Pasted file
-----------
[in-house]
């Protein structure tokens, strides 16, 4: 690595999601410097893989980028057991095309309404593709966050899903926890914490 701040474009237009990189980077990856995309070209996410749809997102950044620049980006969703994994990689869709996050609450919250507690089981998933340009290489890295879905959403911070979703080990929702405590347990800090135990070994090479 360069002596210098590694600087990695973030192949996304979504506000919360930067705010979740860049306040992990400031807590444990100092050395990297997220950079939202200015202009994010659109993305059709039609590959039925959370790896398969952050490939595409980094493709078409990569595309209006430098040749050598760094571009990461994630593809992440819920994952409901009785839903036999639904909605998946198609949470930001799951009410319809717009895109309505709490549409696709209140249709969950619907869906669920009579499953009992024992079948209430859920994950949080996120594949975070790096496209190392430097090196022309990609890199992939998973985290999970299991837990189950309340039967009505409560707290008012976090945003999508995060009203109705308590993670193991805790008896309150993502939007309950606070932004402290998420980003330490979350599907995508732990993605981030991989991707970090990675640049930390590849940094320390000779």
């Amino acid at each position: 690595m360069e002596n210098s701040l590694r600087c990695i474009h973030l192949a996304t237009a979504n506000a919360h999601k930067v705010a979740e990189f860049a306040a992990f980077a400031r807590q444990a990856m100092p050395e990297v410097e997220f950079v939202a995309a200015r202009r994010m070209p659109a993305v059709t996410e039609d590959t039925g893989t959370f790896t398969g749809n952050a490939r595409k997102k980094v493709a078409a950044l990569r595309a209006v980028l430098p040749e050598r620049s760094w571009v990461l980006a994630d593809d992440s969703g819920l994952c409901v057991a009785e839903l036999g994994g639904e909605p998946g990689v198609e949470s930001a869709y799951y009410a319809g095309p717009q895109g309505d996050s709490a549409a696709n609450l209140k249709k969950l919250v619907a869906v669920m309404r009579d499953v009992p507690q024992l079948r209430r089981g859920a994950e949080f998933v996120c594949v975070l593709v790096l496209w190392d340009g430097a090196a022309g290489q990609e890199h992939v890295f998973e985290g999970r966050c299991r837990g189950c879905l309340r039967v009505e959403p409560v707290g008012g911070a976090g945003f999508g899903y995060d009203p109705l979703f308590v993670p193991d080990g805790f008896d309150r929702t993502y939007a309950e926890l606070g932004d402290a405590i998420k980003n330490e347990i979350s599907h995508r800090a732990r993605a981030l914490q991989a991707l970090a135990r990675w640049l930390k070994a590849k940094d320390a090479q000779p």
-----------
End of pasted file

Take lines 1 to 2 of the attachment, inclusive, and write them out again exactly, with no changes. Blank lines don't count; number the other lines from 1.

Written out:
[in-house]
């Protein structure tokens, strides 16, 4: 690595999601410097893989980028057991095309309404593709966050899903926890914490 701040474009237009990189980077990856995309070209996410749809997102950044620049980006969703994994990689869709996050609450919250507690089981998933340009290489890295879905959403911070979703080990929702405590347990800090135990070994090479 360069002596210098590694600087990695973030192949996304979504506000919360930067705010979740860049306040992990400031807590444990100092050395990297997220950079939202200015202009994010659109993305059709039609590959039925959370790896398969952050490939595409980094493709078409990569595309209006430098040749050598760094571009990461994630593809992440819920994952409901009785839903036999639904909605998946198609949470930001799951009410319809717009895109309505709490549409696709209140249709969950619907869906669920009579499953009992024992079948209430859920994950949080996120594949975070790096496209190392430097090196022309990609890199992939998973985290999970299991837990189950309340039967009505409560707290008012976090945003999508995060009203109705308590993670193991805790008896309150993502939007309950606070932004402290998420980003330490979350599907995508732990993605981030991989991707970090990675640049930390590849940094320390000779």